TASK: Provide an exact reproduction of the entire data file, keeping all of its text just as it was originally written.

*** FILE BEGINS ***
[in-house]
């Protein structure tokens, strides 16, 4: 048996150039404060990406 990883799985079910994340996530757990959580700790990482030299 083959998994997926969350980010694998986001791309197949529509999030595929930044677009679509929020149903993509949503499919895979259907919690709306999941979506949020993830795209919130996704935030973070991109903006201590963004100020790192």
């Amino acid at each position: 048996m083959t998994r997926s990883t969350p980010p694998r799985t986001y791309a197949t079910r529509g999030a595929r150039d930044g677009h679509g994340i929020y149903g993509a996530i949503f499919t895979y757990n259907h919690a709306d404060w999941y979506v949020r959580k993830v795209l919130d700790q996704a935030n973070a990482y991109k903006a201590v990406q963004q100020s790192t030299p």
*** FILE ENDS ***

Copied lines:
[in-house]
């Protein structure tokens, strides 16, 4: 048996150039404060990406 990883799985079910994340996530757990959580700790990482030299 083959998994997926969350980010694998986001791309197949529509999030595929930044677009679509929020149903993509949503499919895979259907919690709306999941979506949020993830795209919130996704935030973070991109903006201590963004100020790192």
């Amino acid at each position: 048996m083959t998994r997926s990883t969350p980010p694998r799985t986001y791309a197949t079910r529509g999030a595929r150039d930044g677009h679509g994340i929020y149903g993509a996530i949503f499919t895979y757990n259907h919690a709306d404060w999941y979506v949020r959580k993830v795209l919130d700790q996704a935030n973070a990482y991109k903006a201590v990406q963004q100020s790192t030299p």